Material poverty adversely affects children's participation in activities.
As a practising occupational therapist, Lecturer Simon Leadley was aware that many preexisting issues contribute adversely to the situations people find themselves in. That led him to wonder what occupational therapists could do by way of preventative health promotion. He decided to research the effects of material poverty on children's activities, how it influenced their patterns of occupation.
Simon undertook an in-depth study of the activity of one pre-teen, who kept a diary of daily activities, photographed favourite occupations, and talked about what activities were most meaningful and why. Simon also interviewed members of the child's whānau, a youth group leader and a sports coach about the child's activities. He observed the family at home, and his comprehensive investigation also included the location of various activities, cost of participation, and means of transport to and from activities. A Māori cultural advisor supported Simon's research.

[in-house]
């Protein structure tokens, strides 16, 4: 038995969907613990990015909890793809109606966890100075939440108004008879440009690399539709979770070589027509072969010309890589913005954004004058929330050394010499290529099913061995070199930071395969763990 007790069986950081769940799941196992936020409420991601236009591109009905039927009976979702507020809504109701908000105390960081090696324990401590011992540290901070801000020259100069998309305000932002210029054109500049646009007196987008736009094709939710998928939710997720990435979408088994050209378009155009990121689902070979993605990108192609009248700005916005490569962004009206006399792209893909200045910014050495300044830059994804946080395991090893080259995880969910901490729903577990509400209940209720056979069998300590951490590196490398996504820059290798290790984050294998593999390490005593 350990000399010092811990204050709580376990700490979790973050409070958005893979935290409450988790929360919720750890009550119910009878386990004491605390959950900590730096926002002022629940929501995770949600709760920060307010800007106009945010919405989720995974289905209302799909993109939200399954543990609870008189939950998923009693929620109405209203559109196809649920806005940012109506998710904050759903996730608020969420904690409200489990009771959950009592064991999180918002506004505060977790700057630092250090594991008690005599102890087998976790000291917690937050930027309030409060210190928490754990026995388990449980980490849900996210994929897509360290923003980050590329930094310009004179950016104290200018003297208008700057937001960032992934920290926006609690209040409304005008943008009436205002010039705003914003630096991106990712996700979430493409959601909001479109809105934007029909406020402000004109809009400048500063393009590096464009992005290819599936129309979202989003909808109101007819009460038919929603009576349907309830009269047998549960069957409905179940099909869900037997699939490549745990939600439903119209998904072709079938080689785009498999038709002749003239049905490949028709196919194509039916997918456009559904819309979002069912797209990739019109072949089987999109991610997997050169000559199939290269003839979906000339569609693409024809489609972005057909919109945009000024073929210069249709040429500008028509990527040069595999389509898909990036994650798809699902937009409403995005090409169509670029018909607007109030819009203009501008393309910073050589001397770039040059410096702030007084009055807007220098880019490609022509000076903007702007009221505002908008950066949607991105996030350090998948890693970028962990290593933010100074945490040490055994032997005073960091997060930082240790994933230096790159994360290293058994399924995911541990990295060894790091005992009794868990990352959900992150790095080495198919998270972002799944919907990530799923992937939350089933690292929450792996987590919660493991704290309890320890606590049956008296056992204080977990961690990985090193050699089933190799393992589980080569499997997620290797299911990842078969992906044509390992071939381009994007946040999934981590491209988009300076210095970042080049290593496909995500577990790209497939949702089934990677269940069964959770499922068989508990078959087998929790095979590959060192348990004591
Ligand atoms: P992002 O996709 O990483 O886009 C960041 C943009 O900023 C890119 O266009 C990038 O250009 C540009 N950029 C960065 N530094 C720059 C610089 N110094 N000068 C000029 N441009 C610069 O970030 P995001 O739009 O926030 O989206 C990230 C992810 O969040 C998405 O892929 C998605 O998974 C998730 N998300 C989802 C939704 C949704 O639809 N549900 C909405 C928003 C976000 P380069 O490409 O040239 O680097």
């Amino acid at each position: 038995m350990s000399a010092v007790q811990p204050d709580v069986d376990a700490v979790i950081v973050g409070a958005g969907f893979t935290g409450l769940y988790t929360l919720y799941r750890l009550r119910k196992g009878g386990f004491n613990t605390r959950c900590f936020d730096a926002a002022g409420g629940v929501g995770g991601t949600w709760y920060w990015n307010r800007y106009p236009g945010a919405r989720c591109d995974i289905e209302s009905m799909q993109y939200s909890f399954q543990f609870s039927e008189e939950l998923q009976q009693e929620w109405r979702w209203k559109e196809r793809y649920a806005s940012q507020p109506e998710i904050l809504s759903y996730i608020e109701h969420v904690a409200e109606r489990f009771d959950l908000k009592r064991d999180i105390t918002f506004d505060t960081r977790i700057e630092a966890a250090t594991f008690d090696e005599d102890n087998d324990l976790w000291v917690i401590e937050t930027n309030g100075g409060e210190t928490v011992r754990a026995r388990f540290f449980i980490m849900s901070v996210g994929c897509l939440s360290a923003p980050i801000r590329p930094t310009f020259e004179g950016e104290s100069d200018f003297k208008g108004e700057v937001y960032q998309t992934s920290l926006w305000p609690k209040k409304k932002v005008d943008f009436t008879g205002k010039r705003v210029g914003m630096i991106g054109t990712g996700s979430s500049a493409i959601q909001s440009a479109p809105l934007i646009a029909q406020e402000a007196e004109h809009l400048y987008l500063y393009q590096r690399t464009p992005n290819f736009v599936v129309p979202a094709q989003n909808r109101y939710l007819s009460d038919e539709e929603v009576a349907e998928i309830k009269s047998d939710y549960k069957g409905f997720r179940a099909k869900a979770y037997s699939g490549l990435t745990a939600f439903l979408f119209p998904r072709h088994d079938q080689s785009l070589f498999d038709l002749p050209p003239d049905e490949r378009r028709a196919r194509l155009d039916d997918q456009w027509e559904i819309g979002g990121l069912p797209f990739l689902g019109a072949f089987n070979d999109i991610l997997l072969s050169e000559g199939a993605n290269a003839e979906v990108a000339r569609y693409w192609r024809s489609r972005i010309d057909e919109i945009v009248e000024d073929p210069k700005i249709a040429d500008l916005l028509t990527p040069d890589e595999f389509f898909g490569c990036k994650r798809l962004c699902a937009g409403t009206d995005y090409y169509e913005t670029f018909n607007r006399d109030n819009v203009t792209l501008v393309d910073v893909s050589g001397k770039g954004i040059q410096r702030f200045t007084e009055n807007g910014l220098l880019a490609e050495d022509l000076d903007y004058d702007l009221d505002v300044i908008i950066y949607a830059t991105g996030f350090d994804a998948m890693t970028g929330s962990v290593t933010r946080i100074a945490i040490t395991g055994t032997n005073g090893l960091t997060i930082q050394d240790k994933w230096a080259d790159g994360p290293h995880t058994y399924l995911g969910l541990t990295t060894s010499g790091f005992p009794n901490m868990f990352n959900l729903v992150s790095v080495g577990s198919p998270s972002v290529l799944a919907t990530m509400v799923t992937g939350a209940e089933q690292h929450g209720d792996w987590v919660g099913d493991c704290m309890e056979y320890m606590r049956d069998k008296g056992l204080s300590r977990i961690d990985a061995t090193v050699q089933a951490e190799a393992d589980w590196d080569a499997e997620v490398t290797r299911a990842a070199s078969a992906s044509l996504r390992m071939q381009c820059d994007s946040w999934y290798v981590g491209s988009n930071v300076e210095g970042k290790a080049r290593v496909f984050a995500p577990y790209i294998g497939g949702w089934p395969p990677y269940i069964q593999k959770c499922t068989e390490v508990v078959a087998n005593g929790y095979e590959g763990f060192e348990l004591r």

Simon's analysis of this data revealed patterns of occupation, confirming that material poverty did affect this child's occupation and is likely to affect other children similarly. For example living in a high deprivation neighbourhood meant that it was often unsafe for the child and siblings to play outside, so they spent more time watching television instead. Participation in activities was constrained by cost and ability to get there. Simon is concerned that constraints due to material poverty mean children may develop sedentary habits which have long term implications for healthy lifestyles and social connections. Children would benefit from equitable access to a wide range of activities.
Image credit: International Institute of Tropical Agriculture, used under Creative Commons licence CC BY-NC 2.0